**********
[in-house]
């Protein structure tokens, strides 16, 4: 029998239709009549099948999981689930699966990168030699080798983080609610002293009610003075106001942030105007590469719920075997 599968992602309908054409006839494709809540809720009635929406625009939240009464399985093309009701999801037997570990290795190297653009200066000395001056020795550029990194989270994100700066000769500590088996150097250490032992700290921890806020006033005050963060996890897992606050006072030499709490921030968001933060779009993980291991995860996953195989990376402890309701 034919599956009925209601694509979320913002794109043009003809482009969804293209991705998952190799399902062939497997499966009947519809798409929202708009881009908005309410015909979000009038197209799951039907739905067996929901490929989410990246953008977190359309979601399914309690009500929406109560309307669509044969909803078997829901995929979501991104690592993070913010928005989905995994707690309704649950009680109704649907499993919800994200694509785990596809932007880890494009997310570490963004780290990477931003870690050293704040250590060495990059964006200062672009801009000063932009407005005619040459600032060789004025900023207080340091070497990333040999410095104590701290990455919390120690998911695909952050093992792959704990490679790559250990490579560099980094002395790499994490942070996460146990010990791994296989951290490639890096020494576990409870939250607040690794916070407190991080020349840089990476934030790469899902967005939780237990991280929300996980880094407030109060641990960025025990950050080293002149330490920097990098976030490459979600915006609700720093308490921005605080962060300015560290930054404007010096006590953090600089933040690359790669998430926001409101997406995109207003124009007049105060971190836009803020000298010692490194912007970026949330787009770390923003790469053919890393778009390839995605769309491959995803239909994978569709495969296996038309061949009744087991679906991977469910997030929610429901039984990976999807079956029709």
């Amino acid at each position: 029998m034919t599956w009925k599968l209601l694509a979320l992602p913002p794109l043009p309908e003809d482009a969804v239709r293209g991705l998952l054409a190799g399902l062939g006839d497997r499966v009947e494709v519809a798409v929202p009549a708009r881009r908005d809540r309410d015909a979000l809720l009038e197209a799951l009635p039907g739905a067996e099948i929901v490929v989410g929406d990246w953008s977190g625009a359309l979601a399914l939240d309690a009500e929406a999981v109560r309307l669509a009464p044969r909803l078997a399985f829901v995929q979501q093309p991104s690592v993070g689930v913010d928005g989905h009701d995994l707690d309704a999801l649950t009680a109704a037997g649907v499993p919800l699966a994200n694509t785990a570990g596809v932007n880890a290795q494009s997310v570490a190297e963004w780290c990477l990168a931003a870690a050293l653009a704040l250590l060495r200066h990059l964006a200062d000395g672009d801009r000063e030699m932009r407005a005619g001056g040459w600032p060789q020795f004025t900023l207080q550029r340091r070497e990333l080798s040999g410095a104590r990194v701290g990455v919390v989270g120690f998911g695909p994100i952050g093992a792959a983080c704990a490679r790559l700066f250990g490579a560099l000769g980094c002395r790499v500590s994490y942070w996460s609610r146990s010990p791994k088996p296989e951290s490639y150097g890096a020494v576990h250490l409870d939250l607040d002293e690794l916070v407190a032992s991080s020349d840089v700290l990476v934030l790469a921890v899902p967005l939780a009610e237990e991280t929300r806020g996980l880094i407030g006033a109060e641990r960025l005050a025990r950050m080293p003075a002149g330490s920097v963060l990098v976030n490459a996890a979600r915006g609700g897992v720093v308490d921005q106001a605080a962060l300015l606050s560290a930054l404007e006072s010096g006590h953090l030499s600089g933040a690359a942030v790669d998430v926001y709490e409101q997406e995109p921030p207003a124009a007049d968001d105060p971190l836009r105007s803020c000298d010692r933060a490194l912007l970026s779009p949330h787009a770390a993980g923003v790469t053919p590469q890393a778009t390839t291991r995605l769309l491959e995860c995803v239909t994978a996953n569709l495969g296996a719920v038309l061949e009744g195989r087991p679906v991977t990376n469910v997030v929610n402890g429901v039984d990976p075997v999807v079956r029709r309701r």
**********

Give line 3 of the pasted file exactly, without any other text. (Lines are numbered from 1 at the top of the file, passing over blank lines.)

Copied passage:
């Amino acid at each position: 029998m034919t599956w009925k599968l209601l694509a979320l992602p913002p794109l043009p309908e003809d482009a969804v239709r293209g991705l998952l054409a190799g399902l062939g006839d497997r499966v009947e494709v519809a798409v929202p009549a708009r881009r908005d809540r309410d015909a979000l809720l009038e197209a799951l009635p039907g739905a067996e099948i929901v490929v989410g929406d990246w953008s977190g625009a359309l979601a399914l939240d309690a009500e929406a999981v109560r309307l669509a009464p044969r909803l078997a399985f829901v995929q979501q093309p991104s690592v993070g689930v913010d928005g989905h009701d995994l707690d309704a999801l649950t009680a109704a037997g649907v499993p919800l699966a994200n694509t785990a570990g596809v932007n880890a290795q494009s997310v570490a190297e963004w780290c990477l990168a931003a870690a050293l653009a704040l250590l060495r200066h990059l964006a200062d000395g672009d801009r000063e030699m932009r407005a005619g001056g040459w600032p060789q020795f004025t900023l207080q550029r340091r070497e990333l080798s040999g410095a104590r990194v701290g990455v919390v989270g120690f998911g695909p994100i952050g093992a792959a983080c704990a490679r790559l700066f250990g490579a560099l000769g980094c002395r790499v500590s994490y942070w996460s609610r146990s010990p791994k088996p296989e951290s490639y150097g890096a020494v576990h250490l409870d939250l607040d002293e690794l916070v407190a032992s991080s020349d840089v700290l990476v934030l790469a921890v899902p967005l939780a009610e237990e991280t929300r806020g996980l880094i407030g006033a109060e641990r960025l005050a025990r950050m080293p003075a002149g330490s920097v963060l990098v976030n490459a996890a979600r915006g609700g897992v720093v308490d921005q106001a605080a962060l300015l606050s560290a930054l404007e006072s010096g006590h953090l030499s600089g933040a690359a942030v790669d998430v926001y709490e409101q997406e995109p921030p207003a124009a007049d968001d105060p971190l836009r105007s803020c000298d010692r933060a490194l912007l970026s779009p949330h787009a770390a993980g923003v790469t053919p590469q890393a778009t390839t291991r995605l769309l491959e995860c995803v239909t994978a996953n569709l495969g296996a719920v038309l061949e009744g195989r087991p679906v991977t990376n469910v997030v929610n402890g429901v039984d990976p075997v999807v079956r029709r309701r």